Trihydridoboron, also known as borane, is an unstable and highly reactive molecule with the chemical formula BH3. It is an inorganic compound. It is a colorless gas that only persists at elevated temperatures. It is consisting of a single boron atom carrying three hydrogens. It is a member of boranes and a mononuclear parent hydride.

Boranes are widely used in organic synthesis for hydroboration, which is characterized by addition of BH3 across alkenes to trialkylboranes.


  • Chemical formula: BH3
  • Molar mass: 13.83 g·mol−1
  • Appearance: colourless gas
  • Conjugate acid: Boronium


The preparation of borane carbonyl, BH3(CO), played an important role in exploring the chemistry of boranes, as it indicated the likely existence of the borane molecule. However, the molecular species BH3 is a very strong Lewis acid. Consequently it is highly reactive and can only be observed directly as a continuously produced, transitory, product in a flow system or from the reaction of laser-ablated atomic boron with hydrogen.


BH3 is a trigonal planar molecule with D3h symmetry. The experimentally determined B–H bond length is 119 pm.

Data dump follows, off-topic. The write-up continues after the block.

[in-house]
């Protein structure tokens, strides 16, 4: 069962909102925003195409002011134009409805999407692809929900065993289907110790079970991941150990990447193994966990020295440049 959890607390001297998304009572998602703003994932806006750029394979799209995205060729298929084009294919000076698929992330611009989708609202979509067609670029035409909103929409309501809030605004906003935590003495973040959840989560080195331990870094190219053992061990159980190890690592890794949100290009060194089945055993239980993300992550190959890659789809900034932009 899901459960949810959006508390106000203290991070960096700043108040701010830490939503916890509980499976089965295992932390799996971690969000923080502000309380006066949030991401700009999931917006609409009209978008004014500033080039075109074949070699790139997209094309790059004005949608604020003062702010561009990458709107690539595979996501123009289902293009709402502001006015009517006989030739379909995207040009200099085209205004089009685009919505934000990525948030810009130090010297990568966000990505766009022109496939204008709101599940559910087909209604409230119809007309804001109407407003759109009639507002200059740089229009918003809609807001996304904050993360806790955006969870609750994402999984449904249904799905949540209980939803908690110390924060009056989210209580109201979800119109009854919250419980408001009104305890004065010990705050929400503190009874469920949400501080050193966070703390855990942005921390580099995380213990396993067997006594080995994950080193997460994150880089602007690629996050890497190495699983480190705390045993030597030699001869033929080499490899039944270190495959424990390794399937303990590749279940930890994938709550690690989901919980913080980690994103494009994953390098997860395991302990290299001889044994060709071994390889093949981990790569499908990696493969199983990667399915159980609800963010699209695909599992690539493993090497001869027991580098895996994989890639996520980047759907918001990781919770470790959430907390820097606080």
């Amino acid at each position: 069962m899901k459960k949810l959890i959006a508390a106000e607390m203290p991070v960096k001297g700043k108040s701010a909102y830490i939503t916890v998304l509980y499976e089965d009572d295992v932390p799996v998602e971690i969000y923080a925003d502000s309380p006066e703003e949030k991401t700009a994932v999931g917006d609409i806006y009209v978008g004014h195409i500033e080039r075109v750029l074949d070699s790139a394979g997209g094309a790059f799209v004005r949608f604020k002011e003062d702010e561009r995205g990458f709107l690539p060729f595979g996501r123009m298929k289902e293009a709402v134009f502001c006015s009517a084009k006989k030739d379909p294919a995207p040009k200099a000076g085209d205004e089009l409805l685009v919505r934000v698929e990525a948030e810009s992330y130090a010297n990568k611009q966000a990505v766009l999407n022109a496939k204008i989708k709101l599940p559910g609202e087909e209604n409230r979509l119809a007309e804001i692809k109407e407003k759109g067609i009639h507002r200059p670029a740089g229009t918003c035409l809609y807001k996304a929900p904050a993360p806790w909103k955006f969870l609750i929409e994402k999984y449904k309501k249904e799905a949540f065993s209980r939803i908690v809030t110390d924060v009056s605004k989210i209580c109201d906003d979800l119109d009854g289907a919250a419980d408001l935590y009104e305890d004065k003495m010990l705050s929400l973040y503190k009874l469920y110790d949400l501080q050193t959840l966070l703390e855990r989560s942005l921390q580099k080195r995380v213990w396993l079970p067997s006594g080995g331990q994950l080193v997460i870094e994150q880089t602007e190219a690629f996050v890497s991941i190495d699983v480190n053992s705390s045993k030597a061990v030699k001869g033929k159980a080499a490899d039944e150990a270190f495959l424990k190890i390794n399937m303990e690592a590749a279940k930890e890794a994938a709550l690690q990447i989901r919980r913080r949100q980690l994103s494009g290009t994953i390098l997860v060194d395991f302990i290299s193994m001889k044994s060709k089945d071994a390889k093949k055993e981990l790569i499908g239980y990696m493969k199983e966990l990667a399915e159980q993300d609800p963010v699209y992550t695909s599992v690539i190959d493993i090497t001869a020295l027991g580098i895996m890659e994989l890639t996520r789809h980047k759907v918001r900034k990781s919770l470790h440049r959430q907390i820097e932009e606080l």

In the absence of other chemical species, it reacts with itself to form diborane. Thus, it is an intermediate in the preparation of diborane according to the reaction:

BX3 +BH4− → HBX3− + (BH3) (X=F, Cl, Br, I)

2 BH3 → B2H6

The standard enthalpy of dimerization of BH3 is estimated to be −170 kJ mol−1. The boron atom in BH3 has 6 valence electrons. Consequently it is a strong Lewis acid and reacts with any Lewis base (‘L’ in equation below) to form an adduct:

BH3 + L → L—BH3

in which the base donates its lone pair, forming a dative covalent bond. Such compounds are thermodynamically stable, but may be easily oxidised in air. Solutions containing borane dimethylsulfide and borane–tetrahydrofuran are commercially available; in tetrahydrofuran a stabilising agent is added to prevent the THF from oxidising the borane. A stability sequence for several common adducts of borane, estimated from spectroscopic and thermochemical data, is as follows:

PF3 < CO< Et2O< Me2O< C4H8O < C4H8S < Et2S< Me2S< Py < Me3N< H−

BH3 has some soft acid characteristics as sulfur donors form more stable complexes than do oxygen donors. Aqueous solutions of BH3 are extremely unstable.

BH3 + 3H2O → B(OH)3 + 3 H2